The Lost Tapestries of the City of Ladies: Christine de Pizan’s Renaissance Legacy
University of California Press, 29 нояб. 2004 г. - Всего страниц: 271
Like a particularly good detective story, this richly textured book follows tantalizing clues in its hunt for a group of missing artistic masterpieces. Susan Bell recounts both her long search for a series of sixteenth-century tapestries that celebrated women and her efforts to understand their meaning for Queen Elizabeth I of England and the other powerful women who owned them. Opening a new window on the lives of noblewomen in the Renaissance, the brilliantly colored tapestries that were the ultimate artistic luxury of the day, and the popular and influential fourteenth-century writer Christine de Pizan, Bell pursues a compelling tale that moves from centuries past to today.
The tapestries around which this story revolves are linked to Christine de Pizan's Book of the City of Ladies (1405), orginally published six hundred years ago in 1405. The book is a tribute to women that honors two hundred female warriors, scientists, queens, philosophers, and builders of cities. Though twenty-five manuscripts of the City of Ladies still exist, references to tapestries based on the book are elusive. Bell takes us along as she tracks down records of six sets of tapestries whose owners included Elizabeth I of England; Margaret of Austria; and Anne of Brittany, Queen of France. Bell examines the intriguing details of these women's lives—their arranged marriages, their power, their affairs of state—asking what interest they had in owning these particular tapestries. Could the tapestries have represented their thinking? As she reveals the historical, linguistic, and cultural aspects of this unique story, Bell also gives a fascinating account of medieval and early-Renaissance tapestry production and of Christine de Pizan's remarkable life and legacy.
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The Lost Tapestries of the City of Ladies: Christine de Pizan’s Renaissance ...
Susan G. Bell
Ограниченный просмотр - 2004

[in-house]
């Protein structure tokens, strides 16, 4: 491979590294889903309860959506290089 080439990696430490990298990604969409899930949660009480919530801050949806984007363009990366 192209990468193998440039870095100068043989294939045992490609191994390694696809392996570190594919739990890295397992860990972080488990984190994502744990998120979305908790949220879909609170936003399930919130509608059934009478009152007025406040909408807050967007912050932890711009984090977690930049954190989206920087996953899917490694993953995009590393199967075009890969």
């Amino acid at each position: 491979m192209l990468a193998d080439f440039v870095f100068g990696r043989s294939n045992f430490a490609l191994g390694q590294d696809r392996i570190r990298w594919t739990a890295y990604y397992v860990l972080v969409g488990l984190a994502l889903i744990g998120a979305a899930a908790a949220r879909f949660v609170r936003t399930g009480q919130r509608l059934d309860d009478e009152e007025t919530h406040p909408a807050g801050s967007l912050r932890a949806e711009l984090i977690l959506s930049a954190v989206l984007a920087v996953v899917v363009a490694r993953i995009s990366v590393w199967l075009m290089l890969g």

Часто встречающиеся слова и выражения
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Стр. 238 - Lives of the Queens of Scotland, and English Princesses connected with the Regal Succession of Great Britain.
Стр. 52 - They glide, like phantoms, into the wide hall; Like phantoms, to the iron porch they glide; Where lay the Porter, in uneasy sprawl, With a huge empty...
Стр. 168 - A Collection of Inventories, and other Records of the Royal Wardrobe and Jewelhouse ; and of the Artillery and Munition in some of the Royal Castles, 1408-1606." 4to, 1815. "The Chamberlain Rolls, 1306-1400.
Стр. 154 - Anastaise, . . . who is so learned and skilled in painting manuscript borders and miniature backgrounds that one cannot find an artisan in all the city of Paris — where the best in the world are found — who can surpass her, nor who can paint flowers and details as delicately as she does, nor whose work is more highly esteemed, no matter how rich or precious the book is.
Стр. 30 - I touched on before, just as women have more delicate bodies than men, weaker and less able to perform many tasks, so do they have minds that are freer and sharper whenever they apply themselves." "My lady, what are you saying? With all due respect, could you dwell longer on this point, please. Certainly men would never admit this answer is true, unless it is explained more plainly, for they believe that one normally sees that men know more than women do." She answered, "Do you know why women...
Стр. 200 - Chantelauze, en notes de son édition de La Mure, Histoire des ducs de Bourbon et des comtes de Forez, Paris, 1868, in-4°, t.
Стр. xii - We also appreciate the additional financial assistance of the National Endowment for the Humanities and the American Council of Learned Societies...
Стр. 30 - But this lady did nothing to excuse herself for this great mistake because at this time there was still no written law, and people lived according to the law of Nature, where all people were allowed to do whatever came into their hearts without sinning...
Стр. 200 - Godefroy. Dictionnaire de I'ancienne langue francaise et de tous ses dialectes du IXe au XV
Стр. 115 - Sir, it is she who runs all, and so may she well; for I never saw a woman like to her, both for wit, honour and dignity. She hath a great stroke in all matters with the King her son.
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